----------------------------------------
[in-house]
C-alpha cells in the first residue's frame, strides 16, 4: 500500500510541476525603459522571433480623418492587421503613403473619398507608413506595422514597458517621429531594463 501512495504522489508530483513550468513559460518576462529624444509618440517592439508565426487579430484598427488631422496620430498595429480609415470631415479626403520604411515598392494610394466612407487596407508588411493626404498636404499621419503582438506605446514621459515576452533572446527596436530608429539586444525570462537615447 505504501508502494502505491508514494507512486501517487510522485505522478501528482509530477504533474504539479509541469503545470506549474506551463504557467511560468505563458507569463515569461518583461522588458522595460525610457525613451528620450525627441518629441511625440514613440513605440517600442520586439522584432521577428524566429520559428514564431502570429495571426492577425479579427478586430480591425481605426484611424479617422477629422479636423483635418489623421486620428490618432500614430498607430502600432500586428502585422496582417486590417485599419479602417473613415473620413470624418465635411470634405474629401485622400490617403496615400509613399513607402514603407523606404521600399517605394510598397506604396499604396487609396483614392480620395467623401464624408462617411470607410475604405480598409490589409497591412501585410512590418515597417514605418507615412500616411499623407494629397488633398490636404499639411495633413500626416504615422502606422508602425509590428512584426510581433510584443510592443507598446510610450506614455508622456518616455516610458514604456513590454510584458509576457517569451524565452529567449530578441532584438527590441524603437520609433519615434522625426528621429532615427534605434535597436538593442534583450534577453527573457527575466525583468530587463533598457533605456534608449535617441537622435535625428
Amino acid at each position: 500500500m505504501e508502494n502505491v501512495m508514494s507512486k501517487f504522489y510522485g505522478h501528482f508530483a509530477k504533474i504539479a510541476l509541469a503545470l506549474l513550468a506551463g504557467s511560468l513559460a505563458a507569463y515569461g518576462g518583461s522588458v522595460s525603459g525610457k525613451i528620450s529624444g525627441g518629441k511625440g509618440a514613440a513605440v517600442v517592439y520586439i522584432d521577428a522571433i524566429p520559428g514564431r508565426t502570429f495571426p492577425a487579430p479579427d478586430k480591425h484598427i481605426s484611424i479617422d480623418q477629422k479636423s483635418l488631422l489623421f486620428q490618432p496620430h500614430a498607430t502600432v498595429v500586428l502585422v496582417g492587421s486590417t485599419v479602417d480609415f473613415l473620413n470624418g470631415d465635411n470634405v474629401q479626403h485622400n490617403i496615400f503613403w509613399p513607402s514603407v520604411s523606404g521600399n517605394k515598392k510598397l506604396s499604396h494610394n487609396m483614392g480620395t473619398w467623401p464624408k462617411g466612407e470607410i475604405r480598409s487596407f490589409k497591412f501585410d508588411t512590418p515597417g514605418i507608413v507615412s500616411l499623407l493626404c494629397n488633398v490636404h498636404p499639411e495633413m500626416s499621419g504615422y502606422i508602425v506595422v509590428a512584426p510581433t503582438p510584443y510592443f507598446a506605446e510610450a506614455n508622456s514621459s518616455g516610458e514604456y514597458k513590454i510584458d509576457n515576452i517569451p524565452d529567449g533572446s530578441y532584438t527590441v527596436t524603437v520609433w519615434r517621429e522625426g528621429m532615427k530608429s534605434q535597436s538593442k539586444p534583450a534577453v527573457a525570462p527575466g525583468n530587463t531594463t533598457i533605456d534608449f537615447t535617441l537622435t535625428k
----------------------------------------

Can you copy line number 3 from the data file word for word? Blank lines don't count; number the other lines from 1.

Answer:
Amino acid at each position: 500500500m505504501e508502494n502505491v501512495m508514494s507512486k501517487f504522489y510522485g505522478h501528482f508530483a509530477k504533474i504539479a510541476l509541469a503545470l506549474l513550468a506551463g504557467s511560468l513559460a505563458a507569463y515569461g518576462g518583461s522588458v522595460s525603459g525610457k525613451i528620450s529624444g525627441g518629441k511625440g509618440a514613440a513605440v517600442v517592439y520586439i522584432d521577428a522571433i524566429p520559428g514564431r508565426t502570429f495571426p492577425a487579430p479579427d478586430k480591425h484598427i481605426s484611424i479617422d480623418q477629422k479636423s483635418l488631422l489623421f486620428q490618432p496620430h500614430a498607430t502600432v498595429v500586428l502585422v496582417g492587421s486590417t485599419v479602417d480609415f473613415l473620413n470624418g470631415d465635411n470634405v474629401q479626403h485622400n490617403i496615400f503613403w509613399p513607402s514603407v520604411s523606404g521600399n517605394k515598392k510598397l506604396s499604396h494610394n487609396m483614392g480620395t473619398w467623401p464624408k462617411g466612407e470607410i475604405r480598409s487596407f490589409k497591412f501585410d508588411t512590418p515597417g514605418i507608413v507615412s500616411l499623407l493626404c494629397n488633398v490636404h498636404p499639411e495633413m500626416s499621419g504615422y502606422i508602425v506595422v509590428a512584426p510581433t503582438p510584443y510592443f507598446a506605446e510610450a506614455n508622456s514621459s518616455g516610458e514604456y514597458k513590454i510584458d509576457n515576452i517569451p524565452d529567449g533572446s530578441y532584438t527590441v527596436t524603437v520609433w519615434r517621429e522625426g528621429m532615427k530608429s534605434q535597436s538593442k539586444p534583450a534577453v527573457a525570462p527575466g525583468n530587463t531594463t533598457i533605456d534608449f537615447t535617441l537622435t535625428k